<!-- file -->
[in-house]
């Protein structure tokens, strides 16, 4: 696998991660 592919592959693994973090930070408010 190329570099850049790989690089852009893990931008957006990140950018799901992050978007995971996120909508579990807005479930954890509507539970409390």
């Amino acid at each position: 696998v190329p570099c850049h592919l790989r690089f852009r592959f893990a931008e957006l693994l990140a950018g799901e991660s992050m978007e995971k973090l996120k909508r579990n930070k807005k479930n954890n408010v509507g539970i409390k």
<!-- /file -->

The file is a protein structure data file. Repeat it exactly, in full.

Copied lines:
[in-house]
């Protein structure tokens, strides 16, 4: 696998991660 592919592959693994973090930070408010 190329570099850049790989690089852009893990931008957006990140950018799901992050978007995971996120909508579990807005479930954890509507539970409390």
């Amino acid at each position: 696998v190329p570099c850049h592919l790989r690089f852009r592959f893990a931008e957006l693994l990140a950018g799901e991660s992050m978007e995971k973090l996120k909508r579990n930070k807005k479930n954890n408010v509507g539970i409390k």